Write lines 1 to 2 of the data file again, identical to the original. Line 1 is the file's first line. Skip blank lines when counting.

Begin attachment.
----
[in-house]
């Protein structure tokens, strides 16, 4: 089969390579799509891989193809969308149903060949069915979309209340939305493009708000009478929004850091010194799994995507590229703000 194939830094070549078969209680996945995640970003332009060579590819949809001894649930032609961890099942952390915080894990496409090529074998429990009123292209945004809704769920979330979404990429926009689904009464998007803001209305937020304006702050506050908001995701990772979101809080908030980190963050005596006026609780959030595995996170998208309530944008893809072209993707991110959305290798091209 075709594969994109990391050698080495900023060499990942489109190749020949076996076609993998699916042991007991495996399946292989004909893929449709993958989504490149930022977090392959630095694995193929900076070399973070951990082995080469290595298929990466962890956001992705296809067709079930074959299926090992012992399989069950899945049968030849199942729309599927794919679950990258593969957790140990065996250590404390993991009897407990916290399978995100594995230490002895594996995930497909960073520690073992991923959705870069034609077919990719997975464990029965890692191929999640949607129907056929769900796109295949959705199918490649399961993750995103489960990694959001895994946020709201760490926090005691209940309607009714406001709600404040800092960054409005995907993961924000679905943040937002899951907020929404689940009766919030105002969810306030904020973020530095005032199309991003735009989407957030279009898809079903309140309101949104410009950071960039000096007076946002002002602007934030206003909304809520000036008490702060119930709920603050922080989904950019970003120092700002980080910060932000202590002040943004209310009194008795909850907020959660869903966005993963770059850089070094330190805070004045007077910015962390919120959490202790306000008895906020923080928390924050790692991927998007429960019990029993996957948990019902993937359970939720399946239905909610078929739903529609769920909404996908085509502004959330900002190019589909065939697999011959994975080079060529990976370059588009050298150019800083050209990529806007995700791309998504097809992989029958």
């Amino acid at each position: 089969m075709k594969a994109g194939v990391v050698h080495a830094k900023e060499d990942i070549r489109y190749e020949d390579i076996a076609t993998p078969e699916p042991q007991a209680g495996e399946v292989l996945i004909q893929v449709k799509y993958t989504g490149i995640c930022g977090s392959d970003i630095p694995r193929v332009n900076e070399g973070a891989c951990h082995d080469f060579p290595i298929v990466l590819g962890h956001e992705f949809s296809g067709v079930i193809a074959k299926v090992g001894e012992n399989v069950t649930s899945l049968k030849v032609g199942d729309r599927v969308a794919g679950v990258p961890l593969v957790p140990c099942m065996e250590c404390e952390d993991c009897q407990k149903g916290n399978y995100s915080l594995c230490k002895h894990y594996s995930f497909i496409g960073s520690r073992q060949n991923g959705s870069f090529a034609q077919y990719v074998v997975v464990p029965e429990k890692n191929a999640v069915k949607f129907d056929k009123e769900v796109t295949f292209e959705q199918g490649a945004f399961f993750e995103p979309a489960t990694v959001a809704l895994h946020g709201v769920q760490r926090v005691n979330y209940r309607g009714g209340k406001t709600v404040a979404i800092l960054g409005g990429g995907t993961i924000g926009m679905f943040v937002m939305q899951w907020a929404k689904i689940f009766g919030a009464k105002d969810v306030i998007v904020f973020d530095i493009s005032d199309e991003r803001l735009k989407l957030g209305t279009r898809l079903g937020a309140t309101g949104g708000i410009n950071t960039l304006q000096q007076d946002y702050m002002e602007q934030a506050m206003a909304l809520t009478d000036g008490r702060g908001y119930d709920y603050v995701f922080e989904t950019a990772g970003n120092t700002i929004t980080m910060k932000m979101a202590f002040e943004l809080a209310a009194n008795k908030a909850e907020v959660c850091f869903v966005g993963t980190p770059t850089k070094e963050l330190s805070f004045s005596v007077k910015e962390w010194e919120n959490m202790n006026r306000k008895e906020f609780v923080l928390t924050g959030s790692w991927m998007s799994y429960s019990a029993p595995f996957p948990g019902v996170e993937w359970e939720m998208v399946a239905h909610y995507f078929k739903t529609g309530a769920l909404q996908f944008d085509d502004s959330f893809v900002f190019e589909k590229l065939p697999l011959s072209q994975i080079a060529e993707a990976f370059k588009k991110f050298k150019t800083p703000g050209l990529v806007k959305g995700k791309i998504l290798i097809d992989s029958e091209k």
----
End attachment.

[in-house]
């Protein structure tokens, strides 16, 4: 089969390579799509891989193809969308149903060949069915979309209340939305493009708000009478929004850091010194799994995507590229703000 194939830094070549078969209680996945995640970003332009060579590819949809001894649930032609961890099942952390915080894990496409090529074998429990009123292209945004809704769920979330979404990429926009689904009464998007803001209305937020304006702050506050908001995701990772979101809080908030980190963050005596006026609780959030595995996170998208309530944008893809072209993707991110959305290798091209 075709594969994109990391050698080495900023060499990942489109190749020949076996076609993998699916042991007991495996399946292989004909893929449709993958989504490149930022977090392959630095694995193929900076070399973070951990082995080469290595298929990466962890956001992705296809067709079930074959299926090992012992399989069950899945049968030849199942729309599927794919679950990258593969957790140990065996250590404390993991009897407990916290399978995100594995230490002895594996995930497909960073520690073992991923959705870069034609077919990719997975464990029965890692191929999640949607129907056929769900796109295949959705199918490649399961993750995103489960990694959001895994946020709201760490926090005691209940309607009714406001709600404040800092960054409005995907993961924000679905943040937002899951907020929404689940009766919030105002969810306030904020973020530095005032199309991003735009989407957030279009898809079903309140309101949104410009950071960039000096007076946002002002602007934030206003909304809520000036008490702060119930709920603050922080989904950019970003120092700002980080910060932000202590002040943004209310009194008795909850907020959660869903966005993963770059850089070094330190805070004045007077910015962390919120959490202790306000008895906020923080928390924050790692991927998007429960019990029993996957948990019902993937359970939720399946239905909610078929739903529609769920909404996908085509502004959330900002190019589909065939697999011959994975080079060529990976370059588009050298150019800083050209990529806007995700791309998504097809992989029958």